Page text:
This is part of an ongoing series of articles that put a face on the poor in Milwaukee, 50 years after President Lyndon Johnson declared a “war on poverty.”
Gwendolyn Weathers-Ford’s hands and back no longer work. The 37 years of physical labor, first as a dishwasher in a Gary, Ind. restaurant when she was 12, and then a career spent as a nurse’s aide, has left her with braces on her hands and back.
“I had to lift people 400 pounds in the middle of the night, making sure that (they were) dry and … clean,” she said, standing near the condiments at City Spirits & Liquor, a convenience store at 1535 W. North Ave in Lindsay Heights. “Baby, I’ve paid my dues.”
The 51-year-old is unable to work. To feed herself, her husband and a grandchild she cares for, Weathers-Ford relies on FoodShare, the state’s food stamp program.
But like many FoodShare recipients, Weathers-Ford is feeling the effects of two waves of cuts to the federally funded program. Weathers-Ford used to get about $240 a month from the program. Now she gets about $190.
“Point blank, we’re not going to make it,” she said.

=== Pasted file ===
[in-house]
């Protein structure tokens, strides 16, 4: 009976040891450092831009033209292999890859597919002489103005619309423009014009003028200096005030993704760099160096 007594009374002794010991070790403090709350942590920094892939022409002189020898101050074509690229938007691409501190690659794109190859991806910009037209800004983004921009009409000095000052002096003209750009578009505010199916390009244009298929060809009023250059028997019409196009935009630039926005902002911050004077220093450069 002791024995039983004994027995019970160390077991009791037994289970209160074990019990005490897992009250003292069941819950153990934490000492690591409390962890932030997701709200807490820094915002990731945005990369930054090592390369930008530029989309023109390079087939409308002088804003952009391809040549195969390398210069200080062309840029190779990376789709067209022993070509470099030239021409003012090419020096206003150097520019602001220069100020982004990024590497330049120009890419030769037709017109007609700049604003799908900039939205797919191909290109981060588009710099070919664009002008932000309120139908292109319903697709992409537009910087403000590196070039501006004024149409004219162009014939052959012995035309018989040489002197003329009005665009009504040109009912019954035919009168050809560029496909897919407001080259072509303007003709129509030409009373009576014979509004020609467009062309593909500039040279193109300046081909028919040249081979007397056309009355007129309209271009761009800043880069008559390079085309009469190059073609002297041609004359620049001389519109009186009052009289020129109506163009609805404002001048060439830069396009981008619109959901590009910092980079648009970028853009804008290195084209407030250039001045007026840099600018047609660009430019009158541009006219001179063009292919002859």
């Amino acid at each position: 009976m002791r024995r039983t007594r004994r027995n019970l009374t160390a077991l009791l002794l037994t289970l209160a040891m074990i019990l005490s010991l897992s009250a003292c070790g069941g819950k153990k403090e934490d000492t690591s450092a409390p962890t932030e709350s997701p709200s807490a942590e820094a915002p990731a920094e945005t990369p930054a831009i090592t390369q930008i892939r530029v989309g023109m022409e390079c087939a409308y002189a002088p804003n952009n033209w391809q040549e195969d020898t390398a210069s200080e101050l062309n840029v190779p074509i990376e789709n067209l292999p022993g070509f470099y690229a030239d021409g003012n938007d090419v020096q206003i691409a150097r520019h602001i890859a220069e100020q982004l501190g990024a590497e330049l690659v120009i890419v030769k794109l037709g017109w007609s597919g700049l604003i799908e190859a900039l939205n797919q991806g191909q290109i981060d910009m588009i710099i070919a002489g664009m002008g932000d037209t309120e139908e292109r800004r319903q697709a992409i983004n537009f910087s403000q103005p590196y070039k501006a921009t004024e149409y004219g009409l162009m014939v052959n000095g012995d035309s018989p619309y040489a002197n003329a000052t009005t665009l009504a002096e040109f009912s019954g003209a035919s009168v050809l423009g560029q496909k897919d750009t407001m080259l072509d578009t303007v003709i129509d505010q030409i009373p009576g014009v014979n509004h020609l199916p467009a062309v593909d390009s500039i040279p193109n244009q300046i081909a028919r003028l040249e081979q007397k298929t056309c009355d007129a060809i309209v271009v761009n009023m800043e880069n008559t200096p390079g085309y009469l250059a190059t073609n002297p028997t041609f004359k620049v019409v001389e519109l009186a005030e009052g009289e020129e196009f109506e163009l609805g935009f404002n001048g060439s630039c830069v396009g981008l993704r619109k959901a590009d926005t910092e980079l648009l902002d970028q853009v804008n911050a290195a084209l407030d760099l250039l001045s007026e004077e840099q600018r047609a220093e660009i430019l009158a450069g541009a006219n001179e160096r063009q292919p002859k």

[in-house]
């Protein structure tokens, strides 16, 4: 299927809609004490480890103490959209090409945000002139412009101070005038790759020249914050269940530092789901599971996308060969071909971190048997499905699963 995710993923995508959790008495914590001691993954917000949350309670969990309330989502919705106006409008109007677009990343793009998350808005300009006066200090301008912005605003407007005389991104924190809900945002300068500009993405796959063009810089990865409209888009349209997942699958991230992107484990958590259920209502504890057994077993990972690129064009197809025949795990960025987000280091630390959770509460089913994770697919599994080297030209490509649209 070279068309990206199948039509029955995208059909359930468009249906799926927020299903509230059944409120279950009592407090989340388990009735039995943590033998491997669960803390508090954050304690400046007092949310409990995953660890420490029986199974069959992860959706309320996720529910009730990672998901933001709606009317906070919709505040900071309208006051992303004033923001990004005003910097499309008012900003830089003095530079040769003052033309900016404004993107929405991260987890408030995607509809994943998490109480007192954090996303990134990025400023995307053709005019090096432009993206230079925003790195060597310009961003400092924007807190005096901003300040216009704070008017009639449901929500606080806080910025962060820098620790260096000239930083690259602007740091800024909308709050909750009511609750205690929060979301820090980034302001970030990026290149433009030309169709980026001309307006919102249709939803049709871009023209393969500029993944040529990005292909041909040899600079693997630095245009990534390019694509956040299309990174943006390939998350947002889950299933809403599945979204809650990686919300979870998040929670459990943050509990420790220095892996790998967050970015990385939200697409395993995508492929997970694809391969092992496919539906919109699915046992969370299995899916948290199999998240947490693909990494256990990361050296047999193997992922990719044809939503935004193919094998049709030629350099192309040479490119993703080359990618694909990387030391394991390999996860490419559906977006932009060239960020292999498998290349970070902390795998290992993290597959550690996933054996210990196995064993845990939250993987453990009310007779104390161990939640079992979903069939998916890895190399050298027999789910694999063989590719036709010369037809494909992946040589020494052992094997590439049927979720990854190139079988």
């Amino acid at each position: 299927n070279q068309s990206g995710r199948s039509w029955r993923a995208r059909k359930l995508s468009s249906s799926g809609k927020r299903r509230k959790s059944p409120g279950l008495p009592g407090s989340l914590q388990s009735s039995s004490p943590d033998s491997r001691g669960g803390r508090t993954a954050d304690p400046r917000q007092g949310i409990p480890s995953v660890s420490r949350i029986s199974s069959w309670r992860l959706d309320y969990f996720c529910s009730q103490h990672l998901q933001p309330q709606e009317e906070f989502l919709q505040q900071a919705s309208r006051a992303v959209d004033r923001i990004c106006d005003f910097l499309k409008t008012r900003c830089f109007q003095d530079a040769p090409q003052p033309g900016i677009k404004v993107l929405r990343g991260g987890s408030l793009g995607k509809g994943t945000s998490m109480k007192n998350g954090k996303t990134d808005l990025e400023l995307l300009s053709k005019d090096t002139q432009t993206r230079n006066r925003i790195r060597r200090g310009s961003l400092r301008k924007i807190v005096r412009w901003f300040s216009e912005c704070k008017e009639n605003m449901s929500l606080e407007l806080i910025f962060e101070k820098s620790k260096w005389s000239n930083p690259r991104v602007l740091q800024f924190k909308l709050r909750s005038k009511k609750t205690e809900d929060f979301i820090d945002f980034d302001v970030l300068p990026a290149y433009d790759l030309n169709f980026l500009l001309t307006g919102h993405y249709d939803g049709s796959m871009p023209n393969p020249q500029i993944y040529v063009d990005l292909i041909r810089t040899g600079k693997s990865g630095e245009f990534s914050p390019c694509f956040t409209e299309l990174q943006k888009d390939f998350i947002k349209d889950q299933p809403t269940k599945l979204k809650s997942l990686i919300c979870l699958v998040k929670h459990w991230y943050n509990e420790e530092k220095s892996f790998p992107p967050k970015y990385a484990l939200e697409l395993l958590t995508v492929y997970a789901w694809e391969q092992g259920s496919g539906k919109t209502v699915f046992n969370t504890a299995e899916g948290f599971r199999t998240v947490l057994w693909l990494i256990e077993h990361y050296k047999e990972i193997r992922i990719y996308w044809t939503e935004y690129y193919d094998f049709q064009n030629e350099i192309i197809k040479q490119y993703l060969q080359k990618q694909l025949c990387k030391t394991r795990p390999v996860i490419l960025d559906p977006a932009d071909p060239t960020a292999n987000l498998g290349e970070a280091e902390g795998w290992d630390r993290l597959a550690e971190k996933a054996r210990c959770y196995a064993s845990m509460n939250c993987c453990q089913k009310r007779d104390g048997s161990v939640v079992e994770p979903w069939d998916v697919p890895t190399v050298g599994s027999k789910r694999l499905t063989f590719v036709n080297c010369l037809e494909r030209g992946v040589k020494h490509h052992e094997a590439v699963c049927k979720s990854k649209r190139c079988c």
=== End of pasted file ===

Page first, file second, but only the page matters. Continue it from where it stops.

The first wave came last November, when stimulus funding for the federal Supplemental Nutrition Assistance Program ended. The cut to SNAP, which funds state food stamp programs, decreased FoodShare benefits from a maximum of $668 to a maximum of $632 for a family of four.
The second wave comes in the form of a new federal Farm Bill that President Barack Obama signed into law on Feb. 7. The Farm Bill cuts $8.7 billion during the next decade from SNAP.
The Farm Bill cut will hit hardest in 15 states, including Wisconsin, that use “heat and eat” provisions through the federal Low-Income Home Energy Assistance Program. The Farm Bill ends the provision that allows families receiving utility assistance to also get a standard $90 a month in food stamps.
The FoodShare cuts are especially unsettling to Weathers-Ford, who does not drive and thus must rely on public transportation to get to and from one of the few big box grocery stores in the impoverished parts of the city. As a result, Weathers-Ford regularly shops near her home at small corner grocery stores, where prices are higher and there are fewer nutritional whole foods than she would find in chain grocers, she said.
“We eat worse already. Do you look at the prices? This is overpriced, but we just can’t always get to the store so we have to compromise,” she said as her 62-year-old husband, Willie, manned the couple’s grocery cart outside of the store.
Poverty expert and registered dietitian Amber Canto looks at food security through the lens of access and availability of nutritious foods as well as whether poor families have the skills and tools, such as pots and pans, to be able to prepare healthy meals.
“Having less overall for food is going to be problematic for many people,” said Canto, who works at the University of Wisconsin-Extension. “It will put a strain on these households to meet their food budget.”